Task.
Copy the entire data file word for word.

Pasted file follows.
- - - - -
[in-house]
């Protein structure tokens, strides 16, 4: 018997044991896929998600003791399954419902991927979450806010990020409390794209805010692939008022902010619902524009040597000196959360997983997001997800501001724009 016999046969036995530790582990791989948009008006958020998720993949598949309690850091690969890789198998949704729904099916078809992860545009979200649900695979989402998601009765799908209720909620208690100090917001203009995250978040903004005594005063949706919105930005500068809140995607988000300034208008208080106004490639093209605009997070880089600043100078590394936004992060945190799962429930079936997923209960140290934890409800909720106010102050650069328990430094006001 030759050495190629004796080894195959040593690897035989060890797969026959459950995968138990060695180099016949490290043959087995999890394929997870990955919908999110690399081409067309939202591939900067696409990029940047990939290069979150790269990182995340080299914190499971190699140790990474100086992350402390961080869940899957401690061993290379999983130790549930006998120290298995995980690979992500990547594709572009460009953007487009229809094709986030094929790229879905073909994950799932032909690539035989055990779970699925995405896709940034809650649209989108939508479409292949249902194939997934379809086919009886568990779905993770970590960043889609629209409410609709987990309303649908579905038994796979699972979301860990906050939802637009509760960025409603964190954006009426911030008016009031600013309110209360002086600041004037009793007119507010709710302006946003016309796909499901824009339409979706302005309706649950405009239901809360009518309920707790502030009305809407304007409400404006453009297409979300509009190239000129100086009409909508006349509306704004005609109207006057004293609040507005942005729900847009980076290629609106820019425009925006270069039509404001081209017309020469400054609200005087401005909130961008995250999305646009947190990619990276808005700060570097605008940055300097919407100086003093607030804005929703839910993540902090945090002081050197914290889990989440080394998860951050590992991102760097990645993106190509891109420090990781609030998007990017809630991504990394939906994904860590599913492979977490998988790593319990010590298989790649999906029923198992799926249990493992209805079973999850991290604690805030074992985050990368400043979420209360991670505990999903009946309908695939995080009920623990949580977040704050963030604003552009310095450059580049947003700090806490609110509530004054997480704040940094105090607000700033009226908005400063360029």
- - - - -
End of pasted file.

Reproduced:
[in-house]
């Protein structure tokens, strides 16, 4: 018997044991896929998600003791399954419902991927979450806010990020409390794209805010692939008022902010619902524009040597000196959360997983997001997800501001724009 016999046969036995530790582990791989948009008006958020998720993949598949309690850091690969890789198998949704729904099916078809992860545009979200649900695979989402998601009765799908209720909620208690100090917001203009995250978040903004005594005063949706919105930005500068809140995607988000300034208008208080106004490639093209605009997070880089600043100078590394936004992060945190799962429930079936997923209960140290934890409800909720106010102050650069328990430094006001 030759050495190629004796080894195959040593690897035989060890797969026959459950995968138990060695180099016949490290043959087995999890394929997870990955919908999110690399081409067309939202591939900067696409990029940047990939290069979150790269990182995340080299914190499971190699140790990474100086992350402390961080869940899957401690061993290379999983130790549930006998120290298995995980690979992500990547594709572009460009953007487009229809094709986030094929790229879905073909994950799932032909690539035989055990779970699925995405896709940034809650649209989108939508479409292949249902194939997934379809086919009886568990779905993770970590960043889609629209409410609709987990309303649908579905038994796979699972979301860990906050939802637009509760960025409603964190954006009426911030008016009031600013309110209360002086600041004037009793007119507010709710302006946003016309796909499901824009339409979706302005309706649950405009239901809360009518309920707790502030009305809407304007409400404006453009297409979300509009190239000129100086009409909508006349509306704004005609109207006057004293609040507005942005729900847009980076290629609106820019425009925006270069039509404001081209017309020469400054609200005087401005909130961008995250999305646009947190990619990276808005700060570097605008940055300097919407100086003093607030804005929703839910993540902090945090002081050197914290889990989440080394998860951050590992991102760097990645993106190509891109420090990781609030998007990017809630991504990394939906994904860590599913492979977490998988790593319990010590298989790649999906029923198992799926249990493992209805079973999850991290604690805030074992985050990368400043979420209360991670505990999903009946309908695939995080009920623990949580977040704050963030604003552009310095450059580049947003700090806490609110509530004054997480704040940094105090607000700033009226908005400063360029």